Ken Paxton
Consumer Protection

Beware of Spam E-mails Claiming to Originate from the Office of the Attorney General

A brazen, new spam e-mail featuring Texas Attorney General Greg Abbott’s photograph and the Office of the Attorney General’s Web page banner has recently hit inboxes statewide.

The fraudulent e-mail message, which may include the subject line, “ATTORNEY GENERAL OF TEXAS,” is given the false appearance of legitimacy because it is adorned with the agency’s distinctive online logo and an image of Attorney General Abbott. In the e-mail text addressing the recipient by name, a vague security alert warns about a “transaction with the United Nations.” The entire e-mail reads:

Attn: [Recipient Name],

This is the office of the attorney general of Texas we are using this private email box to contact you for our security reasons because a lot is going on now and so many of our citizen wish to hear from this office daily but we have choose this medium to attend to our good citizen.

[Recipient Name], we wish to inform you that your transaction with the United Nations concerning your package that is on hold now is a legitimate transaction and you must try and see you provide all that is been requested for the security of this great country.

You are at a safe hand and we are giving you % 100 assurances to continue with them and make sure that your package is being released to you.


Savvy e-mail users have increasingly learned to identify and delete fraudulent e-mails that falsely appear to originate from legitimate banks, credit card companies and government agencies. Recipients should not respond to the sender or click on any Web links that may appear within the message. Activating Web links that appear in unexpected e-mails may direct users to fraudulent Web sites or allow identity thieves to capture users’ sensitive personal information.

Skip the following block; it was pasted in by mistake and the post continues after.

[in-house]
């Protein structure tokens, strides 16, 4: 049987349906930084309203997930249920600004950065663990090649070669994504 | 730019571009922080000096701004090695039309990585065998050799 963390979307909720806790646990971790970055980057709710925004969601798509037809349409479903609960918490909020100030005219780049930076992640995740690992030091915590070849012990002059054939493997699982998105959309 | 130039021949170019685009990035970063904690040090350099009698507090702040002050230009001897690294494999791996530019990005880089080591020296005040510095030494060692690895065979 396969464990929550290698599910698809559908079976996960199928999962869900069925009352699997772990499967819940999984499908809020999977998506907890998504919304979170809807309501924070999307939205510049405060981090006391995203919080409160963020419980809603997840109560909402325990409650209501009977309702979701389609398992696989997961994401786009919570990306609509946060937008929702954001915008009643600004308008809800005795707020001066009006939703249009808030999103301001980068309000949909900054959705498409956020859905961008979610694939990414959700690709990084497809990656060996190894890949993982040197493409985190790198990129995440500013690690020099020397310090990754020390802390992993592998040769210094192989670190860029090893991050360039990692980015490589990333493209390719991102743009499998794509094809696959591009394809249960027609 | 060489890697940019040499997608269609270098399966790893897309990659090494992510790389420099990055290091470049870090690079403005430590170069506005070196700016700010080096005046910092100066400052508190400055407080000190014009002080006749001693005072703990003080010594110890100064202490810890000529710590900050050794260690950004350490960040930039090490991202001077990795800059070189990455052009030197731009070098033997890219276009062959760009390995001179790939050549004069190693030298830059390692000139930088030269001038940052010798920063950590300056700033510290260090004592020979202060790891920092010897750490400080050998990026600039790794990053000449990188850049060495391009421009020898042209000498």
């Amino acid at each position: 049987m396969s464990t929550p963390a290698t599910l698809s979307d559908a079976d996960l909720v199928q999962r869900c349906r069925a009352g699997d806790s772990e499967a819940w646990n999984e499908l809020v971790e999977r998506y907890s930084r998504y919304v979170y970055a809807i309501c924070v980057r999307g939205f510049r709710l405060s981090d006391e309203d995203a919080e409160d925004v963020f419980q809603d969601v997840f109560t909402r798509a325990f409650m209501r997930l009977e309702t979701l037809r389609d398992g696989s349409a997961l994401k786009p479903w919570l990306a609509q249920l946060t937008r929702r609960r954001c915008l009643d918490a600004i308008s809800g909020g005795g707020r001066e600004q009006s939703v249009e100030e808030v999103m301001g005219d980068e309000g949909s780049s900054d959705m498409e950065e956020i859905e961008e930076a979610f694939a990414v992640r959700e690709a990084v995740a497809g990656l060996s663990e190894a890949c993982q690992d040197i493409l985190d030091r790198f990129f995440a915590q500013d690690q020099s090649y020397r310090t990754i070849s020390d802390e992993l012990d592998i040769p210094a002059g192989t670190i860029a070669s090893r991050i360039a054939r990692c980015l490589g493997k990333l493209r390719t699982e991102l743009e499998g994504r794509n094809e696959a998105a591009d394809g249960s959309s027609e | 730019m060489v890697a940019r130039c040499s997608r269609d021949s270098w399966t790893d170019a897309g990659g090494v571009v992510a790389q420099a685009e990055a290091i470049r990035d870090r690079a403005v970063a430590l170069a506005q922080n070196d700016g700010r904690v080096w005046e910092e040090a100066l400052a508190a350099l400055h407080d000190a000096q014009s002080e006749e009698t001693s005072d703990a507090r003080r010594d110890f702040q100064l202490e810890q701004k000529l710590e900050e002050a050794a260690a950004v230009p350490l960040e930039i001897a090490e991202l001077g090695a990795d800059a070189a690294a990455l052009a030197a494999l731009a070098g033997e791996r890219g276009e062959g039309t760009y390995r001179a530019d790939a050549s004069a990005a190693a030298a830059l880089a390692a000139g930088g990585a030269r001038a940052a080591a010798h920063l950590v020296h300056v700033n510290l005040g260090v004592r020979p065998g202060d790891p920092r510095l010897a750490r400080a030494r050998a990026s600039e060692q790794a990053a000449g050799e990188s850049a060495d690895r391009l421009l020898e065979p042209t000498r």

Texans can protect their e-mail addresses from spammers by working with their Internet service providers to install free filters, blocks and other junk mail management services. All computer users should also familiarize themselves with a Web site’s privacy policy before providing their e-mail addresses. Most legitimate vendors allow users to prevent the company from sharing their information with unauthorized third parties.

ABOUT CONSUMER ALERTS - The Office of the Attorney General accepts consumer complaints about businesses. When a pattern of complaints warrants intervention, the Attorney General can file a civil lawsuit under consumer protection statutes, sometimes with the result that a company is required to pay restitution to consumers -- see our Major Lawsuits page. However, when a consumer is swindled by a con artist, filing a complaint cannot help. Civil litigation can sometimes put a very unscrupulous business out of action, but often cannot produce restitution.

Individual con artists generally fall under the jurisdiction of a criminal prosecutor -- in Texas, this is the district or county attorney. But even when they are charged and convicted, these individuals usually have spent the money as fast as they have stolen it. A person who is the victim of fraud should report the incident to the police or sheriff. But by far the best thing is for consumers to be aware of fraud, so they are not swindled in the first place. For this reason, the Office of the Attorney General posts these Consumer Alerts about possible scams and schemes that come to our attention through citizen contacts to our office or other sources.